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“Our results showed that limiting access to certain foods – ‘restrictive feeding,’ as we call it – was related to a higher weight status in children,” said Dr. Myles Faith, the study’s senior investigator and associate professor of nutrition at the Gillings School.

“Our results showed that limiting access to certain foods was related to a higher weight status in children,” said Dr. Myles Faith, associate professor of nutrition. Photo by David Goehring.

Withholding certain foods from children may lead to weight gain, study finds

 

Many parents believe the best way to prevent their children from becoming obese is to limit their intake of calories or withhold particular types of foods altogether. A new study from the Gillings School’s Dr. Myles Faith challenges this belief. The study supports growing evidence that, in the long term, these tactics actually may produce the opposite effect.



Recent SPH News


Dr. Geni Eng

Dr. Geni Eng

Eng inducted into Academy of Community Engagement Scholarship

Eugenia Eng, DrPH, professor of health behavior at UNC’s Gillings School of Global Public Health, was inducted as an inaugural member of the Academy of Community Engagement Scholarship on Oct. 7, in Edmonton, Alberta, Canada.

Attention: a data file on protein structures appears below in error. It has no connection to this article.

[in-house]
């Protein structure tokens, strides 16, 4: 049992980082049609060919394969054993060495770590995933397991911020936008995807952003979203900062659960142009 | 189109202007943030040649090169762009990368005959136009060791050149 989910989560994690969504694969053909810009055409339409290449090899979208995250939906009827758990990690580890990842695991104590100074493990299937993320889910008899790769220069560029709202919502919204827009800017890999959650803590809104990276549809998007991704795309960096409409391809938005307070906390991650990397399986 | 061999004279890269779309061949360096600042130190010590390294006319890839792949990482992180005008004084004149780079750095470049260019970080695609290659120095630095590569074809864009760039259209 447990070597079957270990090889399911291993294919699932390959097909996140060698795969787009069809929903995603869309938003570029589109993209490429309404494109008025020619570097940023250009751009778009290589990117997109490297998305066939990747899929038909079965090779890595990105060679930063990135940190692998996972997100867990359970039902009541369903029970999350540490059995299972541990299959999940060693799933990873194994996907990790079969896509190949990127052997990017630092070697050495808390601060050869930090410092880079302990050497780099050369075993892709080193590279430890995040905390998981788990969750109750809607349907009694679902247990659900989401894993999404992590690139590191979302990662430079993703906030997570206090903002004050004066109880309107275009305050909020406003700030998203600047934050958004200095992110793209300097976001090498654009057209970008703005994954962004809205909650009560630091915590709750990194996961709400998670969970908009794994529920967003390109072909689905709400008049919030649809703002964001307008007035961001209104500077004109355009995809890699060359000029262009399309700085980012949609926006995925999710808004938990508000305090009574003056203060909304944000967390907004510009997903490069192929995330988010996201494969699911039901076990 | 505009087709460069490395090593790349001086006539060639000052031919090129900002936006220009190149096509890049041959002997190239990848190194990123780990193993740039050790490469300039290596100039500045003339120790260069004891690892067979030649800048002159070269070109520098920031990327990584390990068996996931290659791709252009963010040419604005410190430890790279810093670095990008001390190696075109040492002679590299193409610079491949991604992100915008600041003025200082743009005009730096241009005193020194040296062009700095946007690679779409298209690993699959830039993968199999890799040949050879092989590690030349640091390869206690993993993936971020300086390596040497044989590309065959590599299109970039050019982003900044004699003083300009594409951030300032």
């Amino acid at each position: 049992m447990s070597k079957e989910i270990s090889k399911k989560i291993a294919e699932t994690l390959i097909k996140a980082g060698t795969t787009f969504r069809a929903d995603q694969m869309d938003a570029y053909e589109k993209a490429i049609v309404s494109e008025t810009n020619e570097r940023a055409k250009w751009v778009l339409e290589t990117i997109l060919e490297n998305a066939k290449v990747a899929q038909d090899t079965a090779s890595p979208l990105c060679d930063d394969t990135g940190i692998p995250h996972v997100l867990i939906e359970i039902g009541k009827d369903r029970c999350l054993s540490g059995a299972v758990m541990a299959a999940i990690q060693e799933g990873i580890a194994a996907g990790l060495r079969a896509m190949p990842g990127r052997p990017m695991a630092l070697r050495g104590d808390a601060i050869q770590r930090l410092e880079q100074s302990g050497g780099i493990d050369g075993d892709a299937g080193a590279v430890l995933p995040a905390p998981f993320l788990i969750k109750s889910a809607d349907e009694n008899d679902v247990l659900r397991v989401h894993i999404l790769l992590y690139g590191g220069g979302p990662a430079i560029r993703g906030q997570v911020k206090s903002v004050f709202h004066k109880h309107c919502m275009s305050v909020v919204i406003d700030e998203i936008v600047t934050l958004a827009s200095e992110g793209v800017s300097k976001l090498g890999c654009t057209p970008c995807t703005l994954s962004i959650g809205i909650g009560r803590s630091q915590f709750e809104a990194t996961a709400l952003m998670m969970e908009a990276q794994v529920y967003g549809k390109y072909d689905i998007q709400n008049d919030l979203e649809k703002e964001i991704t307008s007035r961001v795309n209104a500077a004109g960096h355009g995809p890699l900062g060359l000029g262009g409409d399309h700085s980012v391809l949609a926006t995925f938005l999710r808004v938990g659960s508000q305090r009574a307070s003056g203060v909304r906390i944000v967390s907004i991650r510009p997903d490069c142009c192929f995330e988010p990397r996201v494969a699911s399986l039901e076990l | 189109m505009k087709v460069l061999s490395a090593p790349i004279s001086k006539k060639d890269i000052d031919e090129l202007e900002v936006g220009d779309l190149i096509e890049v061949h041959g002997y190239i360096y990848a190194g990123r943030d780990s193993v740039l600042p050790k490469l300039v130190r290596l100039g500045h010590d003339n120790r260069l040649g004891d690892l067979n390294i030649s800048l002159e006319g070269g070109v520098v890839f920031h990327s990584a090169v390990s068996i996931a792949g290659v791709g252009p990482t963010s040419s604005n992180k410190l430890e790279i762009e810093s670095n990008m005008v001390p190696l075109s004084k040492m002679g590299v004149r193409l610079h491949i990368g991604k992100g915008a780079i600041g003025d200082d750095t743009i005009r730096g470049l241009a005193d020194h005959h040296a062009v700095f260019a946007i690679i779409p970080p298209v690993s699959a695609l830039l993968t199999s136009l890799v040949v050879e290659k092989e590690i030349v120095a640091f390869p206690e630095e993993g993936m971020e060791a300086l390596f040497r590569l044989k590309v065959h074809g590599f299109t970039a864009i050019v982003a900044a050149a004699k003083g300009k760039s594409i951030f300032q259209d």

Dr. Rebecca Fry

Dr. Rebecca Fry

High levels of metals in well water may be linked to birth defects in children

In a research article published by BioMed Central Public Health, researchers at the Gillings School and colleagues from the N.C. Birth Defects Monitoring Program (NCBDMP) found associations between statewide levels of metals in wells and detrimental health outcomes.


Dr. Jim Herrington

Dr. Jim Herrington

Herrington named executive director of School’s Gillings Global Gateway

Jim Herrington, PhD, MPH, has been named executive director of the Gillings Global Gateway (GGG) and Professor of the Practice of health behavior at UNC’s Gillings School of Global Public Health.


Lindsey Smith

Lindsey Smith

Study: Daily tasks can get sedentary workers closer to national physical activity guidelines

“Reducing screen time is important, but it’s also vital that people recognize too much time sitting doing anything can be detrimental, especially for people who sit all day at work,” said Lindsey Smith, MPH, doctoral candidate in nutrition at the Gillings School and first author on the study. “This includes sitting while socializing, reading, running errands and other non-work activities.”


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Spring 2014 Update

The UNC Gillings Spring 2014 Update is now available.

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